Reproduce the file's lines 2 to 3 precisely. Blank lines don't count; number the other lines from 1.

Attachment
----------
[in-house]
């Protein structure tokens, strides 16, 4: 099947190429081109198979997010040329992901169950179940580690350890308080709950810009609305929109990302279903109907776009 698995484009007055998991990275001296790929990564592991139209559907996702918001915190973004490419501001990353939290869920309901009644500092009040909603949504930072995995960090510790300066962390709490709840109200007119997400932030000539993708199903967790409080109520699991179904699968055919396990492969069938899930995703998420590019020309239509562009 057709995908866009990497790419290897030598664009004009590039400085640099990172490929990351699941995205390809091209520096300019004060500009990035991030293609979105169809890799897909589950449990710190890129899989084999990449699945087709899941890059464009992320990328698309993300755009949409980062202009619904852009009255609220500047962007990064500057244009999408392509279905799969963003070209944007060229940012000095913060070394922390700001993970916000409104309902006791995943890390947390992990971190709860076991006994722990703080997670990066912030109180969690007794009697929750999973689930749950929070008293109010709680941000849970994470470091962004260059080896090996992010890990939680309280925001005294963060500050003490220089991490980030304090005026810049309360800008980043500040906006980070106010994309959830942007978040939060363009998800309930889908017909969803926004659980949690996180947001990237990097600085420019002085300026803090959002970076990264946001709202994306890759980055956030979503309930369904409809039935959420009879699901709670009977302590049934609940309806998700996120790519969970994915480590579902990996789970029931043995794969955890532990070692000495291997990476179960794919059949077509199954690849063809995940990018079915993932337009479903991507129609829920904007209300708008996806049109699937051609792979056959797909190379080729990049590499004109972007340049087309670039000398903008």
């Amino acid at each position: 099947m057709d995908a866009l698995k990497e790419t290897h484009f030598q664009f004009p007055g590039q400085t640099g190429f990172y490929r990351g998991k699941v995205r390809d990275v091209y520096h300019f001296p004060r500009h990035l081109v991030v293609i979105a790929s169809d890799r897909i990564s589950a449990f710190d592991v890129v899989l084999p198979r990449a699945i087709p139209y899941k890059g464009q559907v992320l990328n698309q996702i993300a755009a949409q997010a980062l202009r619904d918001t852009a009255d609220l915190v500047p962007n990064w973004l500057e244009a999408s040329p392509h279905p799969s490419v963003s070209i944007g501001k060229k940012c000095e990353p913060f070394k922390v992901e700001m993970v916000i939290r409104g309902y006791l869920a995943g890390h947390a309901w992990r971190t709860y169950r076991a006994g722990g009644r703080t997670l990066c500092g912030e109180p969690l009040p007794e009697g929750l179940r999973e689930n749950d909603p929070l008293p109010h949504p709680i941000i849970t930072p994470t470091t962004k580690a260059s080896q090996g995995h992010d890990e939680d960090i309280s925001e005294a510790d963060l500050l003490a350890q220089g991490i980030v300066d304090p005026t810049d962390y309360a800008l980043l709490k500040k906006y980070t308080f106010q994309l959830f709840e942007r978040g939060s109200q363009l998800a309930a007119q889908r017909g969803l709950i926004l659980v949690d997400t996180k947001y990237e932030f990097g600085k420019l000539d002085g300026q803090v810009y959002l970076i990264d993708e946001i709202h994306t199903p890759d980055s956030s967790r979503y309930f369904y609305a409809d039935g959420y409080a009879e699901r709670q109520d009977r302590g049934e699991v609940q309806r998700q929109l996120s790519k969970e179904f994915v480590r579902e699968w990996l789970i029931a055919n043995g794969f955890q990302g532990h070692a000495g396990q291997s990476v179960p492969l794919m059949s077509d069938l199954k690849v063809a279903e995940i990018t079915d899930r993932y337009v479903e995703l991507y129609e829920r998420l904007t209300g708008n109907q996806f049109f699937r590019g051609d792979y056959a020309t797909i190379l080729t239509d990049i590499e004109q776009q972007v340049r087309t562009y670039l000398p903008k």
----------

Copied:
């Protein structure tokens, strides 16, 4: 099947190429081109198979997010040329992901169950179940580690350890308080709950810009609305929109990302279903109907776009 698995484009007055998991990275001296790929990564592991139209559907996702918001915190973004490419501001990353939290869920309901009644500092009040909603949504930072995995960090510790300066962390709490709840109200007119997400932030000539993708199903967790409080109520699991179904699968055919396990492969069938899930995703998420590019020309239509562009 057709995908866009990497790419290897030598664009004009590039400085640099990172490929990351699941995205390809091209520096300019004060500009990035991030293609979105169809890799897909589950449990710190890129899989084999990449699945087709899941890059464009992320990328698309993300755009949409980062202009619904852009009255609220500047962007990064500057244009999408392509279905799969963003070209944007060229940012000095913060070394922390700001993970916000409104309902006791995943890390947390992990971190709860076991006994722990703080997670990066912030109180969690007794009697929750999973689930749950929070008293109010709680941000849970994470470091962004260059080896090996992010890990939680309280925001005294963060500050003490220089991490980030304090005026810049309360800008980043500040906006980070106010994309959830942007978040939060363009998800309930889908017909969803926004659980949690996180947001990237990097600085420019002085300026803090959002970076990264946001709202994306890759980055956030979503309930369904409809039935959420009879699901709670009977302590049934609940309806998700996120790519969970994915480590579902990996789970029931043995794969955890532990070692000495291997990476179960794919059949077509199954690849063809995940990018079915993932337009479903991507129609829920904007209300708008996806049109699937051609792979056959797909190379080729990049590499004109972007340049087309670039000398903008």
């Amino acid at each position: 099947m057709d995908a866009l698995k990497e790419t290897h484009f030598q664009f004009p007055g590039q400085t640099g190429f990172y490929r990351g998991k699941v995205r390809d990275v091209y520096h300019f001296p004060r500009h990035l081109v991030v293609i979105a790929s169809d890799r897909i990564s589950a449990f710190d592991v890129v899989l084999p198979r990449a699945i087709p139209y899941k890059g464009q559907v992320l990328n698309q996702i993300a755009a949409q997010a980062l202009r619904d918001t852009a009255d609220l915190v500047p962007n990064w973004l500057e244009a999408s040329p392509h279905p799969s490419v963003s070209i944007g501001k060229k940012c000095e990353p913060f070394k922390v992901e700001m993970v916000i939290r409104g309902y006791l869920a995943g890390h947390a309901w992990r971190t709860y169950r076991a006994g722990g009644r703080t997670l990066c500092g912030e109180p969690l009040p007794e009697g929750l179940r999973e689930n749950d909603p929070l008293p109010h949504p709680i941000i849970t930072p994470t470091t962004k580690a260059s080896q090996g995995h992010d890990e939680d960090i309280s925001e005294a510790d963060l500050l003490a350890q220089g991490i980030v300066d304090p005026t810049d962390y309360a800008l980043l709490k500040k906006y980070t308080f106010q994309l959830f709840e942007r978040g939060s109200q363009l998800a309930a007119q889908r017909g969803l709950i926004l659980v949690d997400t996180k947001y990237e932030f990097g600085k420019l000539d002085g300026q803090v810009y959002l970076i990264d993708e946001i709202h994306t199903p890759d980055s956030s967790r979503y309930f369904y609305a409809d039935g959420y409080a009879e699901r709670q109520d009977r302590g049934e699991v609940q309806r998700q929109l996120s790519k969970e179904f994915v480590r579902e699968w990996l789970i029931a055919n043995g794969f955890q990302g532990h070692a000495g396990q291997s990476v179960p492969l794919m059949s077509d069938l199954k690849v063809a279903e995940i990018t079915d899930r993932y337009v479903e995703l991507y129609e829920r998420l904007t209300g708008n109907q996806f049109f699937r590019g051609d792979y056959a020309t797909i190379l080729t239509d990049i590499e004109q776009q972007v340049r087309t562009y670039l000398p903008k």